A little backstory: not too long ago, IBM decided to team with a long-established leader in sort technology to develop a product that would conform especially closely to the particular characteristics of sort processing in a DB2 utility context. Developers from this partner company worked with IBM DB2 utility developers to turn concept into reality, and DB2 Sort is the result of that collaboration -- a collaboration, by the way, that is ongoing.

Misconception #2: The efficiency impact of DB2 Sort is strictly a CPU thing. DB2 Sort does indeed have a positive impact on DB2 utility CPU consumption, but hardware resource utilization optimization goes beyond that effect. Take disk space, for example: having enough of this for sort work is important if a DB2 utility is to perform well (and indeed, if it is to run to completion), but as disk vendors don't give their wares away you'd prefer not to have to over-allocate space to get the results you want. DB2 Sort has an advanced dynamic allocation feature that delivers a "space on demand" capability, providing a right-sized disk resource to get a utility going, and compensating -- if needs be -- for extra requirements by allocating additional space as needed to keep utility processing on track.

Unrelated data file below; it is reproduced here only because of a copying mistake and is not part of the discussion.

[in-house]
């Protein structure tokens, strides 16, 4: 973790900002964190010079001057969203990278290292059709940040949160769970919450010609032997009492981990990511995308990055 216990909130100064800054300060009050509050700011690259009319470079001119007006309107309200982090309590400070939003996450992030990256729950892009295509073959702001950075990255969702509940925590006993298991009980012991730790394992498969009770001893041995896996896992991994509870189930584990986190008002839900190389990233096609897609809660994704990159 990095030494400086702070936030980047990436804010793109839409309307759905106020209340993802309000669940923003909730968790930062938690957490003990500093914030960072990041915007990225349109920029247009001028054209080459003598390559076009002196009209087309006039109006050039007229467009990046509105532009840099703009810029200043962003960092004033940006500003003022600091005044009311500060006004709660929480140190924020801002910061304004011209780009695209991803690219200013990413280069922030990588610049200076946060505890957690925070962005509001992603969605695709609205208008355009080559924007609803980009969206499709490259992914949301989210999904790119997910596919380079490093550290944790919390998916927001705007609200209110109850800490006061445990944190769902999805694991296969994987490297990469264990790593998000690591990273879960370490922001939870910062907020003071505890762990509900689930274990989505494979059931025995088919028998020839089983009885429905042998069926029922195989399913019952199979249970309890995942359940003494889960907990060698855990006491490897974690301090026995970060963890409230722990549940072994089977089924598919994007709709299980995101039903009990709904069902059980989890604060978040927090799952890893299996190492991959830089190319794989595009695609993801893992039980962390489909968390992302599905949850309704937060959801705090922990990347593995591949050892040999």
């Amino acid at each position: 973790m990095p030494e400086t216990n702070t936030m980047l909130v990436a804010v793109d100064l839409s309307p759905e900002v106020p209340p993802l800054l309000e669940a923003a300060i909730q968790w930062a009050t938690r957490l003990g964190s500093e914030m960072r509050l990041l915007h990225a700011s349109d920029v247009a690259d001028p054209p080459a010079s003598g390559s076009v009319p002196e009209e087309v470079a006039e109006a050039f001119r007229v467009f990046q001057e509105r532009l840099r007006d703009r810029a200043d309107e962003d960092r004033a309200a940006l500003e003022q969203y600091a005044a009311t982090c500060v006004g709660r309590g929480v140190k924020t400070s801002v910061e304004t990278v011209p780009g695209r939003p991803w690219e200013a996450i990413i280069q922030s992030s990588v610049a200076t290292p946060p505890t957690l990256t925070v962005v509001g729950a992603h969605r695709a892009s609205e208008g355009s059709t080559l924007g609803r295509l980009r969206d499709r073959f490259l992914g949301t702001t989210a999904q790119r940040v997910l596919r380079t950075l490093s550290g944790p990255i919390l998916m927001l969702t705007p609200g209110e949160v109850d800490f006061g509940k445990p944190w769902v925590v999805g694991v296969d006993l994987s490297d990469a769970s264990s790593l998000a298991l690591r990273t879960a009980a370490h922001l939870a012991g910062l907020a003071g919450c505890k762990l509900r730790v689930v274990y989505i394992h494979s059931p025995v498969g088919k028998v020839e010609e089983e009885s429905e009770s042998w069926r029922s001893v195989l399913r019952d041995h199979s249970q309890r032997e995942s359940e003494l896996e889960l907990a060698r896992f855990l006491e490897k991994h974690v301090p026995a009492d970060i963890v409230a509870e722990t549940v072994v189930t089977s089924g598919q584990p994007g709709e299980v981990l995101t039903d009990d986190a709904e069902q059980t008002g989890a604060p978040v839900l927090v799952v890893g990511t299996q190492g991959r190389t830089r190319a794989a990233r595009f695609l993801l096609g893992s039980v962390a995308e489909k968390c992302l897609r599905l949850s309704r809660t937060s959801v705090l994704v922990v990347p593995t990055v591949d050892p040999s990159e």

Then there's system memory. When DB2 Sort is performing work for a utility, it is aware not only of what it's doing for that particular utility, but of what other concurrently executing utilities are doing -- and are planning on doing -- in terms of sort processing. DB2 Sort will balance sort-related utilization of system memory across batch address spaces to help avoid (for example) excessive paging activity that could otherwise negatively impact the performance of DB2 utilities (and application programs).

And while I'm on the topic of hardware utilization optimization, I'll remind you that boosting CPU efficiency is not just a matter of reducing overall CPU utilization (though DB2 Sort does that) -- it's also about shifting work from general-purpose mainframe processors to less-expensive zIIP engines. Use DB2 Sort with your DB2 utilities, and you'll see a greater degree of work-offload to zIIPs (assuming that your system has zIIP engines).